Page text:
Weekly Export Risk Outlook


​In the headlines:
- Japan: And the winner is...Abe
- Eurozone: Continuing tight credit conditions for corporates
- US: House arrest?
- Eurozone: Early signs of improvement in Q3


Figure of the week: +5% - Vietnam’s y/y Q2 GDP growth

​Japan: And the winner is...Abe

The Liberal Democratic Party and its ruling coalition partner, New Komeito, won 76 seats in elections on 21 July. They now have 135 seats out of a total of 242 in the upper chamber of parliament, which should give PM Shinzo Abe’s government a stable majority in both Houses of the Diet for the next three years. This result confirmed the popularity of Abenomics, suggesting a further deepening in monetary policy loosening, fiscal stimulus and pro-growth reforms in the coming years, especially on the structural side. There is also the prospect of more flexibility in labour markets and the creation of deregulated economic areas to attract foreign investments. EH expects the economy to grow by +1.6% in 2013, boosted by both public and private consumption.

Eurozone: Continuing tight credit conditions for corporates

The Q2 ECB Bank Lending Survey suggests that credit standards on loans to non-financial corporations (NFC) continue to remain tight, notably for SME. However, banks expect credit conditions associated with loans to NFC to be less tight in Q3. Lending polices remain affected by macro-economic uncertainty and by borrowers’ risk (industry and company specific). Loan demand from the NFC continued to decline in Q2, but at a slower pace, and banks expect this trend to continue. Several initiatives to support lending to corporates were taken at the recent EU summit, including an increase in EIB capital (allowing EUR180 billion of additional investment, equivalent to 1.4% of eurozone GDP), an easing in ABS collateral requirements by the ECB and the EIB-European Commission proposals on loan securitisation for SME. Within the latter, the most interesting option (securitisation of new and old SME loans and risk mutualisation) would allow additional bank loans of around EUR100 billion for one million SME.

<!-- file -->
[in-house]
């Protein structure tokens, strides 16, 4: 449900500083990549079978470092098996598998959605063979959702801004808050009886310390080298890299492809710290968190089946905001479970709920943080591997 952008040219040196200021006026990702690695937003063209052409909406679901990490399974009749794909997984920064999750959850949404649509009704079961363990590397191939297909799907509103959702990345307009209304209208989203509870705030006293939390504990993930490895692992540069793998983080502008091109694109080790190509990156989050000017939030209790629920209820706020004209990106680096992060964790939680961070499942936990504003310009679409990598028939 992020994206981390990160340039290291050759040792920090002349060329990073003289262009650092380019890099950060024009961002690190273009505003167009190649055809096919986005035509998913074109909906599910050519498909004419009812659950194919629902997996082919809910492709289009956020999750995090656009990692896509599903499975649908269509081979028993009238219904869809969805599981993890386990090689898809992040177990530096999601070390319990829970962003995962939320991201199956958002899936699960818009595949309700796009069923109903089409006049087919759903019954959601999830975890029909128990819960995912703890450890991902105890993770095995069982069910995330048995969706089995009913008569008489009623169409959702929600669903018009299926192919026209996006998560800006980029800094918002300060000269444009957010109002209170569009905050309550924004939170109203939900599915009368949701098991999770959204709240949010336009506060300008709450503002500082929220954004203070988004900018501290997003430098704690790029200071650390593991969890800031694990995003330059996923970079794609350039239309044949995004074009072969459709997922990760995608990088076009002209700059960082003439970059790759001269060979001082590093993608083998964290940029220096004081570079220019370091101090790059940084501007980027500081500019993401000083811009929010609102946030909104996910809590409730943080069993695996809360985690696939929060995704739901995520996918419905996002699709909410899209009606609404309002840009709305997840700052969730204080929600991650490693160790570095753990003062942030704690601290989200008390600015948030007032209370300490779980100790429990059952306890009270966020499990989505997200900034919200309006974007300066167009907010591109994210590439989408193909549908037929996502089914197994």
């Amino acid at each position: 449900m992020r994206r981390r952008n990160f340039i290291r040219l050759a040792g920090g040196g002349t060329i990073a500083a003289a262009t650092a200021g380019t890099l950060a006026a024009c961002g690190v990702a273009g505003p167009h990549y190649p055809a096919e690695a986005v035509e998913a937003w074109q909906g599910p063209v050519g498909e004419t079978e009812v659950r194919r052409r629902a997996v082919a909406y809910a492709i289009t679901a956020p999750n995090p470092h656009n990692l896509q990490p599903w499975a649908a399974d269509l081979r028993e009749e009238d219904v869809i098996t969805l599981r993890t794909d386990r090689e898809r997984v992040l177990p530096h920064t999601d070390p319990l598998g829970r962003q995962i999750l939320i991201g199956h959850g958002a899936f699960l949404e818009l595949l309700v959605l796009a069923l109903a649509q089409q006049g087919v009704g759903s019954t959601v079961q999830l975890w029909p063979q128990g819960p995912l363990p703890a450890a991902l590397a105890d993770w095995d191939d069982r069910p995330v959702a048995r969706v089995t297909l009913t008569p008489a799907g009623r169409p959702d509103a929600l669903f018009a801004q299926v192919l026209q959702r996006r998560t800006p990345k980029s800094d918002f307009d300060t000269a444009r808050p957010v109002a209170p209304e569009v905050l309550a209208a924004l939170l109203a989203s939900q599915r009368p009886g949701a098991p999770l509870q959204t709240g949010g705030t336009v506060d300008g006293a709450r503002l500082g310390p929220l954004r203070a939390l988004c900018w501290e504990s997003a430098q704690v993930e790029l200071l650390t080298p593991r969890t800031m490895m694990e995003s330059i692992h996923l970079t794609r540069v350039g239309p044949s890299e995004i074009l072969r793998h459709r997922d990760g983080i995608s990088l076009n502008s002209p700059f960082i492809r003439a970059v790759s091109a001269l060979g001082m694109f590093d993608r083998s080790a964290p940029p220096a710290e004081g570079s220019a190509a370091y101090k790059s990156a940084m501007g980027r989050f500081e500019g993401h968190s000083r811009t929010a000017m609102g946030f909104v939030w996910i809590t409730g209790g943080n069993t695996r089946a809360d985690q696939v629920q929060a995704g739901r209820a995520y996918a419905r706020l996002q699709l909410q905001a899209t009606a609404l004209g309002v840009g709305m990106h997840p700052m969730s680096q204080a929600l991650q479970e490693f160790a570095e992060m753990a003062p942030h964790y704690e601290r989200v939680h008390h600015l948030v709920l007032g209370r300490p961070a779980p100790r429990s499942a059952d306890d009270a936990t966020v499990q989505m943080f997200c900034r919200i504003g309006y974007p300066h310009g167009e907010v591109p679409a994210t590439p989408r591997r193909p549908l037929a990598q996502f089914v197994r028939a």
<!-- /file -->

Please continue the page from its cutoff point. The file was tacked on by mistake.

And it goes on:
US: House arrest?

The housing market appears to have hit a bump in the road in its substantial recovery phase. Since May, when talk of the Fed’s tapering of asset purchases first arose, the interest rate on a 30-year mortgage has increased from approximately 3.5% to 4.5%. Perhaps as a result, sales of existing single family homes fell -1.1% m/m in June, the first decline in four months. Prices increased by 5.5% m/m (13.2% y/y), also hurting sales. In addition, June starts and permits fell -9.9% m/m and -7.5% m/m, respectively, although they may have been affected by wet weather and volatility in the multi-family components. Meanwhile, manufacturing showed another sign of a rebound as the Philadelphia Fed’s July survey improved sharply to 19.8, the highest since March 2011, and the Fed’s “Beige Book” reported economic activity rising at a “modest to moderate pace” including expansion in manufacturing.

Eurozone: Early signs of improvement in Q3

Business confidence surprised on the upside in July, suggesting that recession could be avoided in Q3. The PMI composite index increased by 1.7 points to 50.4 (consensus at 49.1), above the no-growth threshold for the first time since January 2012, with the manufacturing output PMI at 52.3 and services at 49.6. Prospects have improved in the manufacturing sector with output at its highest level since mid-2011 and new orders on the rise for the first time since May 2011. The current level suggests a slight improvement in economic activity in the coming months but this trend is not yet firmly established. While business confidence improved substantially in Germany (+1.7 points to 50.3 in manufacturing and +2.1 points to 52.5 in services) it continues to suggest contraction in France (+1.4 points to 49.8 in manufacturing and +1.1 points to 48.3 in services). For the peripheral countries, output persists in contractionary territory, but the rates of decline have slowed.